NUS announces independent investigation into antisemitism allegations

The union had been under growing pressure to act on antisemitism, with loud calls for action from both the government and current and former members

The National Union of Students (NUS) has announced an independent investigation into allegations of antisemitism, pertaining to both the president elect and the organisation as a whole.

“There can be no place for antisemitism within the student movement,” said the NUS board in a statement on 13 April.

A series of controversies relating to the NUS and antisemitism were brought to a head by the election of Shaima Dallali (pictured above) as president-elect of the organisation last month.

As well as posting a tweet containing a violently anti-Jewish passage from the Quran, Dallali more recently described Muslim cleric Sheikh Yusuf al-Qaradawi as “a moral compass,” despite allegations of him holding virulently antisemitic views.

“We are listening to the concerns being raised and we’re very concerned about the pain and hurt being expressed,” continued the NUS board’s statement.

“We will take any and all actions that are needed to remedy any wrongdoing and rebuild trust with Jewish students as well as our members, partners and stakeholders.

“We will be appointing a highly regarded independent party to undertake the investigation and we will be consulting with the Union of Jewish Students [UJS] in making the appointment. Whoever is appointed must have the confidence of Jewish students.”

Channels by which individuals can feed into the investigation will be announced in due course.

We will take any and all actions that are needed to remedy any wrongdoing- NUS board

The NUS had been under growing pressure to act on the issue.

Two days before the board met, universities minister, Michelle Donelan, threatened to cut contact with the NUS over Dallali’s election.

To stave off such a move, said Donelan, union leaders should “take immediate steps to regain the confidence of Jewish students”.

To that end, as well as the investigation, the NUS said that it will commit to:

  • Meet regularly with UJS to hear concerns, receive input, and explore how to move forward together
  • Willingly open its doors for scrutiny
  • Develop an action plan on building trust and community cohesion in the future
  • Actively welcome ideas from members and stakeholders to contribute to the action plan  

Donelan had been far from alone in demanding that the union be altogether more proactive in addressing issues around antisemitism.

On the same day she threatened to break ties with the NUS, more than 20 of its former leaders sent a letter to outgoing president Larissa Kennedy and the organisation’s trustees.

“We are writing to you privately as former presidents with serious concerns about antisemitism, the safety and treatment of Jewish students at NUS events and within your democracy, and the way in which the NUS is responding to these concerns,” it read.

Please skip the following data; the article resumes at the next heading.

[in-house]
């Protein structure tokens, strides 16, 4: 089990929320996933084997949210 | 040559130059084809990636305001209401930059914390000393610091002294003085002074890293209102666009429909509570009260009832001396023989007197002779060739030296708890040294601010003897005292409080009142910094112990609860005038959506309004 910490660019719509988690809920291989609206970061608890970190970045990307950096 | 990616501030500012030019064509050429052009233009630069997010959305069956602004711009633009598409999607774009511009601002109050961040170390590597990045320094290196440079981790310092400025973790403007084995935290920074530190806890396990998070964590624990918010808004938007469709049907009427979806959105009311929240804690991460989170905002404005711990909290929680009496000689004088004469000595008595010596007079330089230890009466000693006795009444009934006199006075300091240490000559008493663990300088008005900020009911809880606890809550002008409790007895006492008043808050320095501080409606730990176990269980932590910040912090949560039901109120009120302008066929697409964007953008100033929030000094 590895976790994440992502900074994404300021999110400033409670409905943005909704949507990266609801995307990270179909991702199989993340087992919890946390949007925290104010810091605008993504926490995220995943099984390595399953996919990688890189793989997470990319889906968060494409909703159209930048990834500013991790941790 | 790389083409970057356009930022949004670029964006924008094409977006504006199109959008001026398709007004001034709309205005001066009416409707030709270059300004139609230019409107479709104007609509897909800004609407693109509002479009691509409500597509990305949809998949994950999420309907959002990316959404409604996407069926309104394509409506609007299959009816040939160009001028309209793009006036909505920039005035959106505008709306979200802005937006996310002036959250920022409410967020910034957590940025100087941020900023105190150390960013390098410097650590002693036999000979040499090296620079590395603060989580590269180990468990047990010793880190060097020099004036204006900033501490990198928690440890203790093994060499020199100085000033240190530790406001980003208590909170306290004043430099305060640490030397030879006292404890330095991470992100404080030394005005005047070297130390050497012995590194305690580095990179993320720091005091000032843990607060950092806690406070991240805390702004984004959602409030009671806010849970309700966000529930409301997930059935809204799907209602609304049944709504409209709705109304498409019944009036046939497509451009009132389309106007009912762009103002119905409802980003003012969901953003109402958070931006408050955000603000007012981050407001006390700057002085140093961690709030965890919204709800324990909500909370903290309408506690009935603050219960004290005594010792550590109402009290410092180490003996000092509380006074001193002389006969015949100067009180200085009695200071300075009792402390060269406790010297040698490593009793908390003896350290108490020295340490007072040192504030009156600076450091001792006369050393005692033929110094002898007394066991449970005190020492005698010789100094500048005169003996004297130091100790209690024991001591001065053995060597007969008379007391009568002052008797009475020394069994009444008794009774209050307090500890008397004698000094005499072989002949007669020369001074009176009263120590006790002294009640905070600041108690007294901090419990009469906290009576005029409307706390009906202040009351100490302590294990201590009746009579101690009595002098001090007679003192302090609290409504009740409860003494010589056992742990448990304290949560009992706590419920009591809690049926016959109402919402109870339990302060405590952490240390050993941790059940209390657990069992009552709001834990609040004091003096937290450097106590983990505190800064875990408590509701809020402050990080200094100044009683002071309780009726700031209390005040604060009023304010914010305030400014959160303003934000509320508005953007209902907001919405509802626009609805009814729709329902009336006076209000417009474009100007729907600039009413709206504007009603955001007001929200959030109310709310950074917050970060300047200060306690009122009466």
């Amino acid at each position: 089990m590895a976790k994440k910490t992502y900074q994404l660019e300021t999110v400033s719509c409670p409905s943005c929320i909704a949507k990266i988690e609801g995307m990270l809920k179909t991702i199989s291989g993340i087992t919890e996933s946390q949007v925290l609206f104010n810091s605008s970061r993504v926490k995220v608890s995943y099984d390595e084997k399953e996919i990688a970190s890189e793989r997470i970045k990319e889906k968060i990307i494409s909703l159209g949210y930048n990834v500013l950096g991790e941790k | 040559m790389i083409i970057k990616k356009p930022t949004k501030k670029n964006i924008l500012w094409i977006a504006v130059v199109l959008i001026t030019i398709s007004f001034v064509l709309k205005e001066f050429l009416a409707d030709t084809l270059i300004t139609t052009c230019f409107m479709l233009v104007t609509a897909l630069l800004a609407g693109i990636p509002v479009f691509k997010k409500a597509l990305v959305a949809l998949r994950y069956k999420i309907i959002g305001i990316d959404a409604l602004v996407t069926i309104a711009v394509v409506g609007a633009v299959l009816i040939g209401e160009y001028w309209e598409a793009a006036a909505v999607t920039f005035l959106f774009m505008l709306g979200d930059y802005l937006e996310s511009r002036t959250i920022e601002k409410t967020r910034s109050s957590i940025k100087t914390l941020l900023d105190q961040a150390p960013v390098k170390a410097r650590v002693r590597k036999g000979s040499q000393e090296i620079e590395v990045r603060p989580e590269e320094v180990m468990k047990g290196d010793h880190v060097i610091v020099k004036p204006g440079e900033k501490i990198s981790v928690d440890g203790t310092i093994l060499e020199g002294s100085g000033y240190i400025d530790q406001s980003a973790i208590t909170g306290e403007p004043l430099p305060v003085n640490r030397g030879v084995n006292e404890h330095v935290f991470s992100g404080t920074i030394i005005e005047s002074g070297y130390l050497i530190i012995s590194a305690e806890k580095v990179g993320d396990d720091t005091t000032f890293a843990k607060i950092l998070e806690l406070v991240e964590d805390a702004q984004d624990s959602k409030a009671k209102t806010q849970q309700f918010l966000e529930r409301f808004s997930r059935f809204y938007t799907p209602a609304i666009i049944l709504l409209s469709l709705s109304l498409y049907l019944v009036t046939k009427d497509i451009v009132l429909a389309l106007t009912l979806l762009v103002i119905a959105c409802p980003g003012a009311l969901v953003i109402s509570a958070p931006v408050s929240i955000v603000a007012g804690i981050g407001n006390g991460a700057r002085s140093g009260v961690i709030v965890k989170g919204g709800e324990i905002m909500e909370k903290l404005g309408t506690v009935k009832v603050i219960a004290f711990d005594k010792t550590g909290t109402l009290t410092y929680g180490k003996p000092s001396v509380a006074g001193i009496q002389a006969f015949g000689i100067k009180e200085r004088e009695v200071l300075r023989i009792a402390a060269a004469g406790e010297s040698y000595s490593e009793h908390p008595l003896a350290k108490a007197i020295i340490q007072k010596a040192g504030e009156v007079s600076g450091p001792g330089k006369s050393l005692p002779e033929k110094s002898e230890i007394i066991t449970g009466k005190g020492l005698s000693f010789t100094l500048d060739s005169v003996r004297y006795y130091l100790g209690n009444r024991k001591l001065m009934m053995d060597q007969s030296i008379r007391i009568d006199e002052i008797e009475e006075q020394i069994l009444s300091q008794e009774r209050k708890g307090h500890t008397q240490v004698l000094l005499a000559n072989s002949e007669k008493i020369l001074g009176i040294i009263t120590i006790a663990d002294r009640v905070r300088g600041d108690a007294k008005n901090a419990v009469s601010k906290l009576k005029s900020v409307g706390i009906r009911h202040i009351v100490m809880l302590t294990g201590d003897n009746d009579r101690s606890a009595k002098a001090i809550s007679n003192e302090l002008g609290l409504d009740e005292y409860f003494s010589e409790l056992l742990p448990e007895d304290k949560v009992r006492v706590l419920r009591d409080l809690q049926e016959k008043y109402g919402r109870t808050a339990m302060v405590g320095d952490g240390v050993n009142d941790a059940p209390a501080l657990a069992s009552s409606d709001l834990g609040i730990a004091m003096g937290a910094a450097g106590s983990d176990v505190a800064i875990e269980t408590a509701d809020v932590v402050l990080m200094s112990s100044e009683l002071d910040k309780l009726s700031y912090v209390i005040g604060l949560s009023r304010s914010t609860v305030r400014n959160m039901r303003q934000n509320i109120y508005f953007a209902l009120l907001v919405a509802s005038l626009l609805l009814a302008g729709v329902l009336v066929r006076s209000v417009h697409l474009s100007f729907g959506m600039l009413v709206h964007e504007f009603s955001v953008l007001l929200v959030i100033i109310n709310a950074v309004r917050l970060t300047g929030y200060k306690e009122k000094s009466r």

Read more: Donelan threatens to cut contact with NUS over alleged antisemitism

In part, the letter took issue with the NUS’ failure to send a representative to Westminster to answer questions from the Education Select Committee on topics including “recent controversies on antisemitism”.

It also expressed concern over inviting Lowkey to give a keynote address at the recent NUS conference.

The rapper has been roundly condemned for lyrics containing antisemitic tropes, as well as his support for former MP, Chris Williamson, who insisted that Labour had been “too apologetic” over allegations of antisemitism within the party, and sacked Bristol University professor, David Miller, who claimed that that members of the university’s Jewish Society were pawns of Israel.

The former presidents called on the incumbent and trustees “to act urgently” and issue “a full and unreserved apology” to Jewish students and the Union of Jewish Students.

“This is not just a matter of protecting NUS’ reputation, but honouring NUS’ proud anti-racist principles,” it added.

The high profile intervention followed publication of a number of open letters from current NUS branches.

Lancaster University SU, for example, wrote to the president and executive on 6 April to say that it was “deeply disappointed and hurt by the way the Jewish community have been engaged with and treated this year”.

On 1 April, the president and delegation teams of Reading University SU published an open letter saying it was “particularly disappointing” that “at no point in the conference was the issue of antisemitism addressed”, before calling on the NUS “to seriously tackle antisemitism within the organisation, once and for all”.

Picture credit: National Union of Students. 

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